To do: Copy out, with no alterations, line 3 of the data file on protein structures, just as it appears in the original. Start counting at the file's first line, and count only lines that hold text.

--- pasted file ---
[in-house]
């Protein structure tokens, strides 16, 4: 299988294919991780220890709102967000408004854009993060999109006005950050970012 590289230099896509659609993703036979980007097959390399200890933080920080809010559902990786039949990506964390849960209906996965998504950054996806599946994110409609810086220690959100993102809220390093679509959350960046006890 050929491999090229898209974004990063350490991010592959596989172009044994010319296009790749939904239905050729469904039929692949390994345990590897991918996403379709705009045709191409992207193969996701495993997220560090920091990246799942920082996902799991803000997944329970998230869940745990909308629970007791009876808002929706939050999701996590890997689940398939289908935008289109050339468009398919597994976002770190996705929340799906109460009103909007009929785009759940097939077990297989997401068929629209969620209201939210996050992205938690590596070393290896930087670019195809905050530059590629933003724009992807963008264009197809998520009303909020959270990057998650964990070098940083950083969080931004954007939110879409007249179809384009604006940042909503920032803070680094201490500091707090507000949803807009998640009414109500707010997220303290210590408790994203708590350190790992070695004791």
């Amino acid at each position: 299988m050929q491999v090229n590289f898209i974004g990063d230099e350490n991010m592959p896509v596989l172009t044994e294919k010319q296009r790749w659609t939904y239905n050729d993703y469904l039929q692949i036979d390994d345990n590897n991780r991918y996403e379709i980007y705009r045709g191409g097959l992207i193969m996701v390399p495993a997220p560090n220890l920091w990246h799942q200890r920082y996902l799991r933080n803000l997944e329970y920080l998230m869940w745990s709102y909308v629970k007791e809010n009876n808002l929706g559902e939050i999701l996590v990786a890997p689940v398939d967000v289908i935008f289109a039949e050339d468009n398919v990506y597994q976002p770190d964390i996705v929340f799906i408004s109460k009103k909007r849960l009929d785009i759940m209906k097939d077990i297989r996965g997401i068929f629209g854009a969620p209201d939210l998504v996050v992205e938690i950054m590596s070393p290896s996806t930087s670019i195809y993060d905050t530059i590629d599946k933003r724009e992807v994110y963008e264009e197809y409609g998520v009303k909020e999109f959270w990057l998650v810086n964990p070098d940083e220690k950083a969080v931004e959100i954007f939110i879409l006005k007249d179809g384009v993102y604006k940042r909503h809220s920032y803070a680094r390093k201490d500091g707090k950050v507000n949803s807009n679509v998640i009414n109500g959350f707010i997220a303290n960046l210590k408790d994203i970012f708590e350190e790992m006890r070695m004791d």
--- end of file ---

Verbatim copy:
């Amino acid at each position: 299988m050929q491999v090229n590289f898209i974004g990063d230099e350490n991010m592959p896509v596989l172009t044994e294919k010319q296009r790749w659609t939904y239905n050729d993703y469904l039929q692949i036979d390994d345990n590897n991780r991918y996403e379709i980007y705009r045709g191409g097959l992207i193969m996701v390399p495993a997220p560090n220890l920091w990246h799942q200890r920082y996902l799991r933080n803000l997944e329970y920080l998230m869940w745990s709102y909308v629970k007791e809010n009876n808002l929706g559902e939050i999701l996590v990786a890997p689940v398939d967000v289908i935008f289109a039949e050339d468009n398919v990506y597994q976002p770190d964390i996705v929340f799906i408004s109460k009103k909007r849960l009929d785009i759940m209906k097939d077990i297989r996965g997401i068929f629209g854009a969620p209201d939210l998504v996050v992205e938690i950054m590596s070393p290896s996806t930087s670019i195809y993060d905050t530059i590629d599946k933003r724009e992807v994110y963008e264009e197809y409609g998520v009303k909020e999109f959270w990057l998650v810086n964990p070098d940083e220690k950083a969080v931004e959100i954007f939110i879409l006005k007249d179809g384009v993102y604006k940042r909503h809220s920032y803070a680094r390093k201490d500091g707090k950050v507000n949803s807009n679509v998640i009414n109500g959350f707010i997220a303290n960046l210590k408790d994203i970012f708590e350190e790992m006890r070695m004791d």